Photo by Chris McCarthy/Messenger
By Josh Bean/For AHSAA
Bryant-Jordan 2021 Class 2A, Region 6 Student Achievement Regional recipient ReAnna Watson’s story starts with tragedy and is filled with heartbreak and confusion. There is also hope, faith, achievement and success.
More important, this remarkable young lady is a real-life achiever who is overcoming some very tragic obstacles with a drive and determination that is making a difference.
Watson was one of 104 seniors, 52 achievement and 52 scholar student-athlete recipients honored last Monday (April 12) at the 36th annual Bryant-Jordan Foundation Awards Banquet held at the Birmingham Sheraton Hotel ballroom.
Watson’s perseverance and tenacity are major reasons she’s a regional winner in the Bryant-Jordan Scholarship Program’s Achievement category, which honors senior athletes who have overcome personal adversity to excel. All regional winners receive a $3,000 scholarship.
In addition to her regional scholarships, Watson learned at the banquet that she was one of two recipients of the United Methodist Children’s Home ‘Embrace Alabama Kids’ Scholarship, which will help her finance her education at the University of North Alabama in Florence, where she plans on competing on the school’s track and field team.
“[The banquet] was a lot of fun, but it was really nerve-wracking when I had to give my speech,” she said. “But I think I did okay.”
Some of her Gaston classmates do not know or understand all the wretched details and twists of fate Watson has endured.
“It’s not something you really lead a conversation with,” said Watson.
Watson’s remarkable story beings with a monstrous tragedy in September of 2013.Watson, then a fourth grader, awoke to screams in the middle of the night. The chaotic scene revealed a medical emergency for her 18-day-old brother, Micah Lorenzo Rivera, who later died. Authorities later charged Watson’s mother and stepfather, Cassie Cranford Rivera and Alberto Rivera Jr., with capital murder. An autopsy report showed that Micah Lorenzo suffered at least four skull fractures, making the cause of death to be blunt force trauma. Watson and her older sister immediately moved in with her pastor’s family, whom she now refers to as her godparents.
Watson never returned to her home to retrieve her clothes or personal belongings.
The criminal case dragged on for years, making it impossible to avoid all the headline fodder that followed in the media outlets throughout the state. Watson’s mother and stepfather remained in jail for years awaiting trial. Saying she was naïve at the time, Watson now understands her father, mother and stepfather battled drug and alcohol addiction for a long time. Watson admitted she endured bullying during elementary school because of the case’s high profile. She credits teachers and administrators at Gaston and her godparents with helping her cope.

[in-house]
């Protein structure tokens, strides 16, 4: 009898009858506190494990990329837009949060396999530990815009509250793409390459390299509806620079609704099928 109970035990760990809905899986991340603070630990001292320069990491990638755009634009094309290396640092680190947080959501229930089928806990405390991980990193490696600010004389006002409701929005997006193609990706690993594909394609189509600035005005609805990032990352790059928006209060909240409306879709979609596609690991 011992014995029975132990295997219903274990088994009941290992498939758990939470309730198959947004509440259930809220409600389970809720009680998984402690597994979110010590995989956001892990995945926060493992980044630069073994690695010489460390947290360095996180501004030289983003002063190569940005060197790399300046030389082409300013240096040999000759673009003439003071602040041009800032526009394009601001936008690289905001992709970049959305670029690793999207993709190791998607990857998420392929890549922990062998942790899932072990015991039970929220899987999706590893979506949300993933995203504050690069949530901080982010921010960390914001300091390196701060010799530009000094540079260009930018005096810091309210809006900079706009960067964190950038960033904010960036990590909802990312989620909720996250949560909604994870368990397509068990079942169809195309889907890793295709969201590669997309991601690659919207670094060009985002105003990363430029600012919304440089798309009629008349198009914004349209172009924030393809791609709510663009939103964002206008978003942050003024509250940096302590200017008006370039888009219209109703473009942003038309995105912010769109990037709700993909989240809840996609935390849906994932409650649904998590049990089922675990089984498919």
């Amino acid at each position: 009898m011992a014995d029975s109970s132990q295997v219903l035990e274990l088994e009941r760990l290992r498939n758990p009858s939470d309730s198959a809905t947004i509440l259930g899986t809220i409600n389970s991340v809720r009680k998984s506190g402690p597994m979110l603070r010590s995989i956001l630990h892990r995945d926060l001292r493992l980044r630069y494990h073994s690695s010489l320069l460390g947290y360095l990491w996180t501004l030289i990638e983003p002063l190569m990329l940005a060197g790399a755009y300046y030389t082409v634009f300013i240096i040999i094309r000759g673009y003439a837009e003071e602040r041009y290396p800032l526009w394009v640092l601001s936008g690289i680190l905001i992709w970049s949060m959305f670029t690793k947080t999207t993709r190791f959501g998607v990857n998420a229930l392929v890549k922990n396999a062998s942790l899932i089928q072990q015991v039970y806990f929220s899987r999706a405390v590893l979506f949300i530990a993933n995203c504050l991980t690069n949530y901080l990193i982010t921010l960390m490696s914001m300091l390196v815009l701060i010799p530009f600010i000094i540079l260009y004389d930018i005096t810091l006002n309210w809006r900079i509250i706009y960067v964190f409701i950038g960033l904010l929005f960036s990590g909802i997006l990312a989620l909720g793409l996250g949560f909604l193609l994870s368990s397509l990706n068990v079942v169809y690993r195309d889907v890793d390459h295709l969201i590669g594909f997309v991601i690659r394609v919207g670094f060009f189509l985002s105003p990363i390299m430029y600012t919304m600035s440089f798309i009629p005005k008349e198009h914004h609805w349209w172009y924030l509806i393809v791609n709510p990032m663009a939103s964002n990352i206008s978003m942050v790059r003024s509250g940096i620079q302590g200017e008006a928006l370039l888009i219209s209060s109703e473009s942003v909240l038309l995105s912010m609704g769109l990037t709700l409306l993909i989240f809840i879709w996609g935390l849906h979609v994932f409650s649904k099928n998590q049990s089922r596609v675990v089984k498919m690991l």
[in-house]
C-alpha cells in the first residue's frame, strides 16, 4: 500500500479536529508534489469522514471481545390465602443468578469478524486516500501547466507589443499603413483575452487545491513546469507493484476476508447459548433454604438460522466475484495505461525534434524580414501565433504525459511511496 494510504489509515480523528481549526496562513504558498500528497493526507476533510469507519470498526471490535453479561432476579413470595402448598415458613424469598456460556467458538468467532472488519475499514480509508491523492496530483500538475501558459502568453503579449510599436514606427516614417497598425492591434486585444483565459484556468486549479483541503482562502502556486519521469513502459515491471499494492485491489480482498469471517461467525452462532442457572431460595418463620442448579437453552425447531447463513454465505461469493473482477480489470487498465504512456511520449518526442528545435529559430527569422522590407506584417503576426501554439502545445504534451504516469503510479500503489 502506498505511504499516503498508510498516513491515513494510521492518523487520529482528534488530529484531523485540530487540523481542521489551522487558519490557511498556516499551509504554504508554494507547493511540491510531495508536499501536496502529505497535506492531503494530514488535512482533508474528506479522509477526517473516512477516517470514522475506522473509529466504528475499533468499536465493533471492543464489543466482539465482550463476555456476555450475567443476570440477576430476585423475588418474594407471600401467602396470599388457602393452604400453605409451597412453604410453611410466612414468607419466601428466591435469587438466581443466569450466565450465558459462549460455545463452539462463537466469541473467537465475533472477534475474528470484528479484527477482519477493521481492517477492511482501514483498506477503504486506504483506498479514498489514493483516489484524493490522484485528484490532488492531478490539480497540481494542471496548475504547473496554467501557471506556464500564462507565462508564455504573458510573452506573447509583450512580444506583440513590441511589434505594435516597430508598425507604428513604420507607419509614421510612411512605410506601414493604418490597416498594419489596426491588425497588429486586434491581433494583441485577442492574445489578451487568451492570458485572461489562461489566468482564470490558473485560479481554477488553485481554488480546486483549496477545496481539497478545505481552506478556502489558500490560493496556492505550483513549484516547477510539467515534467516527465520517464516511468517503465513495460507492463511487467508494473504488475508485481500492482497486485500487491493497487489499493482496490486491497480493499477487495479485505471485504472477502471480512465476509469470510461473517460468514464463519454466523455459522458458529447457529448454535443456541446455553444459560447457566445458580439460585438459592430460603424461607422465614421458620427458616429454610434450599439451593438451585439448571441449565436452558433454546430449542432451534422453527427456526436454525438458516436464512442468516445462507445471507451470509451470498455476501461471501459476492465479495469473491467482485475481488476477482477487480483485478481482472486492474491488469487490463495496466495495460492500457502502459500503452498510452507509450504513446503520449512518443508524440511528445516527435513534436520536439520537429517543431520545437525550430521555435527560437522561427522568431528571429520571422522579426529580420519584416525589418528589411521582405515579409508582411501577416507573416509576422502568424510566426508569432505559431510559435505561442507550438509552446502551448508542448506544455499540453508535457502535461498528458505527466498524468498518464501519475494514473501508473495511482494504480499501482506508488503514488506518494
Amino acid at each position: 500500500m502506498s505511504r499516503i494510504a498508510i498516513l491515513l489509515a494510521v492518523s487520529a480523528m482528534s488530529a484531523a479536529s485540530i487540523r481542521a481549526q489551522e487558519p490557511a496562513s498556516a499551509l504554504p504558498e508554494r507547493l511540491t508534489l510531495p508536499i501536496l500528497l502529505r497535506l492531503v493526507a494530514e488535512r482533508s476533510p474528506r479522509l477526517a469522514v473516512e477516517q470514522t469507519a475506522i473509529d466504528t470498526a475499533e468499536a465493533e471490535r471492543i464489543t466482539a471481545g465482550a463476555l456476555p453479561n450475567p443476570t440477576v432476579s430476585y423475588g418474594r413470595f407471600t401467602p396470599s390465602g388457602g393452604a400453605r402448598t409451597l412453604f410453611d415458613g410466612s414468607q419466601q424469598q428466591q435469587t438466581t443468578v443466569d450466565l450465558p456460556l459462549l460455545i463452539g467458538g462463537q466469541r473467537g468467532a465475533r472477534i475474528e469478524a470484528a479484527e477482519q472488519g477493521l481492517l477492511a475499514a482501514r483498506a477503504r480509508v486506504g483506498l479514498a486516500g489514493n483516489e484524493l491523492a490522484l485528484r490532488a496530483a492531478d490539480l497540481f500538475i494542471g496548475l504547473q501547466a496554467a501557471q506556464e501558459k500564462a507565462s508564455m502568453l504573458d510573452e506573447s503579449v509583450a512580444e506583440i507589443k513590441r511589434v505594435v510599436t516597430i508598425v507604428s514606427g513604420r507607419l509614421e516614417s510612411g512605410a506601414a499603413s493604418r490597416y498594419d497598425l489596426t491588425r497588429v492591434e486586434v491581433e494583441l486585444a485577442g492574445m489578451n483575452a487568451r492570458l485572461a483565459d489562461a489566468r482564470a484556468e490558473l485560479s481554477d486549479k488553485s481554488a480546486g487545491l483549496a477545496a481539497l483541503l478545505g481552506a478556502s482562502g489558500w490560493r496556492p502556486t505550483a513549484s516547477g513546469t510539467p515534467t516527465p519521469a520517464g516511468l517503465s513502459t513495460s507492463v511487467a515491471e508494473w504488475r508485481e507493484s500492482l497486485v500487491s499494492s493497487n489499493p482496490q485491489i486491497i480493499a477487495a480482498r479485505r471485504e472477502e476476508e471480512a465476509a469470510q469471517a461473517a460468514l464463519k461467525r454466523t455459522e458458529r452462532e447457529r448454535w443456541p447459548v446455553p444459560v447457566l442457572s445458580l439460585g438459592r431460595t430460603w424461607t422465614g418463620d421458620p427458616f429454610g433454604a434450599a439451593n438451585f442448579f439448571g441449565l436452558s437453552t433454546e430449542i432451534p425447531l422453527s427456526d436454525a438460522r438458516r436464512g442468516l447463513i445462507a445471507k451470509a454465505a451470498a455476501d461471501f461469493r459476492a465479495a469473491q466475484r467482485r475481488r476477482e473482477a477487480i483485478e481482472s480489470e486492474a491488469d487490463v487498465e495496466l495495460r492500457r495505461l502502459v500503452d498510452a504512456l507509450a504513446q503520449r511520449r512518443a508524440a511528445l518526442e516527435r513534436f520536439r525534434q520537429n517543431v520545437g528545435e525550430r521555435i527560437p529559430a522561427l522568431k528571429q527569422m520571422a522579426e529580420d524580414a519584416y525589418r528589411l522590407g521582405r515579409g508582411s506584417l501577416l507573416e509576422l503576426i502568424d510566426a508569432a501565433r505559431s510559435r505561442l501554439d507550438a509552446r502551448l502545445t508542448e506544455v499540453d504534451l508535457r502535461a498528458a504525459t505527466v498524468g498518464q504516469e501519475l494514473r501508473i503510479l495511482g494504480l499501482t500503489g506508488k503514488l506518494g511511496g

Watson’s mother pleaded guilty to manslaughter in July 2019 and was released from the Etowah County Jail under terms of her plea deal. Charges against Watson’s stepfather were later dismissed. She continues to have no relationship with her parents. Watson lost her maternal grandmother to cancer in 2020.
Somehow, Watson has thrived at Gaston High. She is on track to be the school’s 2021 valedictorian, a year after her older sister, Montana, was salutatorian. Watson played basketball and ran track, despite a heart ailment that caused her to miss her junior basketball season. She is active in her church, North Gadsden Church of God, which is pastored by her godparents. Watson is involved in an alphabet soup of school clubs, including the FFA, FBLA and FCA. She serves as SGA secretary and Beta Club treasurer and volunteers in the school’s peer helper program and with Big Brothers Big Sisters.
Watson has shown an interest in the arts as well, taking up painting last summer. She recently placed in an art competition sponsored by the Gadsden Museum of Art. She works an after-school job at a local clothing store in Gadsden.
“ReAnna is one of those kids that just don’t come around very often,” said Gaston girls’ basketball coach Brittany Brewer. “When they do, it’s something special. She’s just so inspiring to be able to overcome all that and be the student that she is, the person that she is, the teammate that she is, the athlete that she is.”
Added Christy Smith, Watson’s godmother and legal guardian: “ReAnna is a hard worker, and she’s determined with everything she does. I think she’s going to make something good of herself.”
How does Watson view her success?
“I use my background as an opportunity and reason for me to do more with my life,” she said. “I will be a first-generation college student, and I think that will be a big honor because none of my family have ever accomplished anything big. My sister and I will be the first. I think that’s really cool, and I use that to keep chasing my dreams. No matter what your background is, you can still overcome and accomplish anything. Like I say, your past doesn’t define you.
“The teachers at Gaston really taught me and lot and helped to prepare me for college,” she added. “It’s opened up a lot of doors for my future, and the adversity I went through taught me to keep pushing, no matter what happens.”
Watson’s favorite subject is math. She believes combining it with her artistic talent makes architecture a promising career path. After all, she’s been able to build a life of promise from the tragic circumstances of her childhood.
“ReAnna is just an amazing person,” said GHS teacher Jennifer Knighten McGriff, one of Watson’s mentors. “The tenacity and grit and determination she has, I don’t know many adults with that same level. We let a bad hair day get to us. She just presses on. She just continues to press on, no matter what happens … She’s like a perfect person. I hate to say that, but she is.”
Chris McCarthy contributed to this article